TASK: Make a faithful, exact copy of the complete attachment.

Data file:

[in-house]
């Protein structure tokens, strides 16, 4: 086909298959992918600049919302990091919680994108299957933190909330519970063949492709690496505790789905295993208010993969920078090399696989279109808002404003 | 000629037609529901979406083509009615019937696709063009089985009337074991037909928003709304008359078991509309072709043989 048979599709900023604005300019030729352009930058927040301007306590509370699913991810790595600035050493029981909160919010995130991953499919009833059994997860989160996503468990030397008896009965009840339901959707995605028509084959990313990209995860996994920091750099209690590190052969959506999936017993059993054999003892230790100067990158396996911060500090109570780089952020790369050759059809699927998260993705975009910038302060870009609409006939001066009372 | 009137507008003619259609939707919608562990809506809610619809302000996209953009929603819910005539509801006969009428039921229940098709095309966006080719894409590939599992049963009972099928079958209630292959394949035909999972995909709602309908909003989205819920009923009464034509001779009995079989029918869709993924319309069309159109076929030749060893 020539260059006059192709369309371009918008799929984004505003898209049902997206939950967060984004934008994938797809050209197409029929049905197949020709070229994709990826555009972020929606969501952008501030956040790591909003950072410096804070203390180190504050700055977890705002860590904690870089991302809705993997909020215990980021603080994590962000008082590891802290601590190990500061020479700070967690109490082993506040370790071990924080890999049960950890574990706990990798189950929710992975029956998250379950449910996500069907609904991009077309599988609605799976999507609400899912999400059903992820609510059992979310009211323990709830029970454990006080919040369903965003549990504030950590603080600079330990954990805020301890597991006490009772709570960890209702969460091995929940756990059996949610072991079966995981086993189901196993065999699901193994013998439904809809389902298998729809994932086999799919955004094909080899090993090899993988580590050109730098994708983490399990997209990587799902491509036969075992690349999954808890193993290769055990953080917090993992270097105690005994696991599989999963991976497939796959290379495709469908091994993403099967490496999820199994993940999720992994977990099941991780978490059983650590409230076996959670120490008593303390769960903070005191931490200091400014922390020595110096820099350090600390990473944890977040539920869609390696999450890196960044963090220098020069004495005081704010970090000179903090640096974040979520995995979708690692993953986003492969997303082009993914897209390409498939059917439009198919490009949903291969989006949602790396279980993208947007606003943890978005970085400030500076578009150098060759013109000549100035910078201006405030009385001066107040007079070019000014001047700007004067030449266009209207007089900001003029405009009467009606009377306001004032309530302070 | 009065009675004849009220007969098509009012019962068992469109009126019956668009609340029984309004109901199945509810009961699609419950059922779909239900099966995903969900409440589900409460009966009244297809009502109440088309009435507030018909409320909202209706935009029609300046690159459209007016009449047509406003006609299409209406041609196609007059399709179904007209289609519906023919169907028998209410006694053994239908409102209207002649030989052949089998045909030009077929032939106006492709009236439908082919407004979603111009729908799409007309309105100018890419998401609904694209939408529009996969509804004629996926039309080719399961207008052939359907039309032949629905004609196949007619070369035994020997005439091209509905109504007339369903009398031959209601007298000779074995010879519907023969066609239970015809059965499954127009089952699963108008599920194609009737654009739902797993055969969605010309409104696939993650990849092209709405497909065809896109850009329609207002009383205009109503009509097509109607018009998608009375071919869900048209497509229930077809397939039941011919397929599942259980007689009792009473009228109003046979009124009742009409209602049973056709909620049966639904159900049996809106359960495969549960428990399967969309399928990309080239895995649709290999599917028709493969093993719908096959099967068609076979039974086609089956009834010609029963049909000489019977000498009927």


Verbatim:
[in-house]
């Protein structure tokens, strides 16, 4: 086909298959992918600049919302990091919680994108299957933190909330519970063949492709690496505790789905295993208010993969920078090399696989279109808002404003 | 000629037609529901979406083509009615019937696709063009089985009337074991037909928003709304008359078991509309072709043989 048979599709900023604005300019030729352009930058927040301007306590509370699913991810790595600035050493029981909160919010995130991953499919009833059994997860989160996503468990030397008896009965009840339901959707995605028509084959990313990209995860996994920091750099209690590190052969959506999936017993059993054999003892230790100067990158396996911060500090109570780089952020790369050759059809699927998260993705975009910038302060870009609409006939001066009372 | 009137507008003619259609939707919608562990809506809610619809302000996209953009929603819910005539509801006969009428039921229940098709095309966006080719894409590939599992049963009972099928079958209630292959394949035909999972995909709602309908909003989205819920009923009464034509001779009995079989029918869709993924319309069309159109076929030749060893 020539260059006059192709369309371009918008799929984004505003898209049902997206939950967060984004934008994938797809050209197409029929049905197949020709070229994709990826555009972020929606969501952008501030956040790591909003950072410096804070203390180190504050700055977890705002860590904690870089991302809705993997909020215990980021603080994590962000008082590891802290601590190990500061020479700070967690109490082993506040370790071990924080890999049960950890574990706990990798189950929710992975029956998250379950449910996500069907609904991009077309599988609605799976999507609400899912999400059903992820609510059992979310009211323990709830029970454990006080919040369903965003549990504030950590603080600079330990954990805020301890597991006490009772709570960890209702969460091995929940756990059996949610072991079966995981086993189901196993065999699901193994013998439904809809389902298998729809994932086999799919955004094909080899090993090899993988580590050109730098994708983490399990997209990587799902491509036969075992690349999954808890193993290769055990953080917090993992270097105690005994696991599989999963991976497939796959290379495709469908091994993403099967490496999820199994993940999720992994977990099941991780978490059983650590409230076996959670120490008593303390769960903070005191931490200091400014922390020595110096820099350090600390990473944890977040539920869609390696999450890196960044963090220098020069004495005081704010970090000179903090640096974040979520995995979708690692993953986003492969997303082009993914897209390409498939059917439009198919490009949903291969989006949602790396279980993208947007606003943890978005970085400030500076578009150098060759013109000549100035910078201006405030009385001066107040007079070019000014001047700007004067030449266009209207007089900001003029405009009467009606009377306001004032309530302070 | 009065009675004849009220007969098509009012019962068992469109009126019956668009609340029984309004109901199945509810009961699609419950059922779909239900099966995903969900409440589900409460009966009244297809009502109440088309009435507030018909409320909202209706935009029609300046690159459209007016009449047509406003006609299409209406041609196609007059399709179904007209289609519906023919169907028998209410006694053994239908409102209207002649030989052949089998045909030009077929032939106006492709009236439908082919407004979603111009729908799409007309309105100018890419998401609904694209939408529009996969509804004629996926039309080719399961207008052939359907039309032949629905004609196949007619070369035994020997005439091209509905109504007339369903009398031959209601007298000779074995010879519907023969066609239970015809059965499954127009089952699963108008599920194609009737654009739902797993055969969605010309409104696939993650990849092209709405497909065809896109850009329609207002009383205009109503009509097509109607018009998608009375071919869900048209497509229930077809397939039941011919397929599942259980007689009792009473009228109003046979009124009742009409209602049973056709909620049966639904159900049996809106359960495969549960428990399967969309399928990309080239895995649709290999599917028709493969093993719908096959099967068609076979039974086609089956009834010609029963049909000489019977000498009927």